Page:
The development of drug policies in Malaysia has historically relied on harsh punitive measures, including widespread arrest and incarceration of users, and the continuing use of the death penalty for trafficking offences.

However, since 2005, the introduction of harm reduction services as well as the more recent initiation of a process to transform compulsory drug treatment centres into voluntary needsbased services for people who use drugs indicates that Malaysia’s response to drugrelated issues has become increasingly health focused.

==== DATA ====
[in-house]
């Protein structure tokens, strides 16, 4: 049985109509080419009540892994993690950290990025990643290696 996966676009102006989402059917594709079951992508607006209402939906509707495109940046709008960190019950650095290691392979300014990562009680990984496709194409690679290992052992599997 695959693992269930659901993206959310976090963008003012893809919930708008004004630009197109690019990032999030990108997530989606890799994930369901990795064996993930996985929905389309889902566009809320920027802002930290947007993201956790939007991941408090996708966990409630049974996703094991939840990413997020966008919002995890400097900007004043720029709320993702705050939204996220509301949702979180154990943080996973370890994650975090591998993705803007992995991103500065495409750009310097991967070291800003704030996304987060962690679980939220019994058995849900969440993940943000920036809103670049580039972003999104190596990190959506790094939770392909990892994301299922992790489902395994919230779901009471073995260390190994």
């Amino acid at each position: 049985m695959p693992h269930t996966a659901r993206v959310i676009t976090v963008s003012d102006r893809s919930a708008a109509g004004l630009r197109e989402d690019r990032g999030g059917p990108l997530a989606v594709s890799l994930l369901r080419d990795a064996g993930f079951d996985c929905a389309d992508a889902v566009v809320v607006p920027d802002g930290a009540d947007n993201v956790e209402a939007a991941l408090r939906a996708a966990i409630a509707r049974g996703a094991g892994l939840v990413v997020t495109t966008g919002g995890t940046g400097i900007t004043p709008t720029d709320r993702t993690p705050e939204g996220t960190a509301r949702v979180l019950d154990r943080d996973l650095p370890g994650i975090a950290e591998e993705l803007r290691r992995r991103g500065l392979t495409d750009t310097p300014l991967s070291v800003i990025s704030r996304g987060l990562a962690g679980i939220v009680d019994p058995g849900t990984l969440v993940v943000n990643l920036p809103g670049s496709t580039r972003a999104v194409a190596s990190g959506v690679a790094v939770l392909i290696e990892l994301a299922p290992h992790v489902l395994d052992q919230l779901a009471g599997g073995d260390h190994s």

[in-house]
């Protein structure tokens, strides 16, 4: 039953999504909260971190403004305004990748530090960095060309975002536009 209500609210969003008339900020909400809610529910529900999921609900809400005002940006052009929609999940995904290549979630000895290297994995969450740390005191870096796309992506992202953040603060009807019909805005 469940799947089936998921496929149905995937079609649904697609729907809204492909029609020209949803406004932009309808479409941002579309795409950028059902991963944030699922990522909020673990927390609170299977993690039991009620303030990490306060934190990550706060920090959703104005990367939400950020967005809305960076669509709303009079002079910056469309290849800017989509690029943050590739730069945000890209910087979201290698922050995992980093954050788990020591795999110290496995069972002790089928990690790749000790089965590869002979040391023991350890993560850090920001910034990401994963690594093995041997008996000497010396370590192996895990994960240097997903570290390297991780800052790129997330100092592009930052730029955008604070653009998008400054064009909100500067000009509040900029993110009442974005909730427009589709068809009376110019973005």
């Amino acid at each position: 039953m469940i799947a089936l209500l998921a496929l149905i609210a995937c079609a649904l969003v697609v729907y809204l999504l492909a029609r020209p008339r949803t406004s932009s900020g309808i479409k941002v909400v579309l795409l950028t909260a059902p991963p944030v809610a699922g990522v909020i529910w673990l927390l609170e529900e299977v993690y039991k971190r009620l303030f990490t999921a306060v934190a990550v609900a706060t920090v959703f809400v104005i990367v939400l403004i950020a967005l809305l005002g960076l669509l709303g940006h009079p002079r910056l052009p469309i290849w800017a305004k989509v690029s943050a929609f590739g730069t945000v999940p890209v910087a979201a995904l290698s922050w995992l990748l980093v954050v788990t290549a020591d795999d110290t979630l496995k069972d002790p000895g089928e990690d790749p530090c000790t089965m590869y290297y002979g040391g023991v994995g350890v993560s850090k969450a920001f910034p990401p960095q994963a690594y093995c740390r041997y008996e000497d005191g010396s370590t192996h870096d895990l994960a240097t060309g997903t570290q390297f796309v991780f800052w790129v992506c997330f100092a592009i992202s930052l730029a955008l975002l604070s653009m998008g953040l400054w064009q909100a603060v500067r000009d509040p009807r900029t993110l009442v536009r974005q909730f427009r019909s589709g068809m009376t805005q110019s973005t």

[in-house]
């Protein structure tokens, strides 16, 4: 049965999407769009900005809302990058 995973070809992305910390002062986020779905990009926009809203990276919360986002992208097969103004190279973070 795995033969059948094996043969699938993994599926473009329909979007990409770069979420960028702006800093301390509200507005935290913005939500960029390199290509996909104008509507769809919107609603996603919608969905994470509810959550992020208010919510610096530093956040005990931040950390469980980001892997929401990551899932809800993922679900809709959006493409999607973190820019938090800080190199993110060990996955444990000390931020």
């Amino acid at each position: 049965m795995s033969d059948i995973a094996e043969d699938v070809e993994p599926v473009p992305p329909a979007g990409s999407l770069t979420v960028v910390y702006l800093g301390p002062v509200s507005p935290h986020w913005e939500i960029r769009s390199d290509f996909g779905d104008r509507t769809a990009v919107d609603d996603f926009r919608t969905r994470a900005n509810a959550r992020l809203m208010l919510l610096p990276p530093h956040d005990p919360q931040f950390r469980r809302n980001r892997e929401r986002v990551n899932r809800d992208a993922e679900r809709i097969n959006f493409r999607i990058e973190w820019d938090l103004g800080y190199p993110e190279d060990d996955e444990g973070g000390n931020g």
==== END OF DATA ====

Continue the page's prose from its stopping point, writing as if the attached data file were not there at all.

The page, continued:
This paper provides an insight into Malaysian drug policies and the environment in which the national response to drugs has been developing in terms of harm reduction, prisons, drug treatment, law enforcement responses and civil society participation. An analysis of the situation concludes with recommendations for further drug policy development.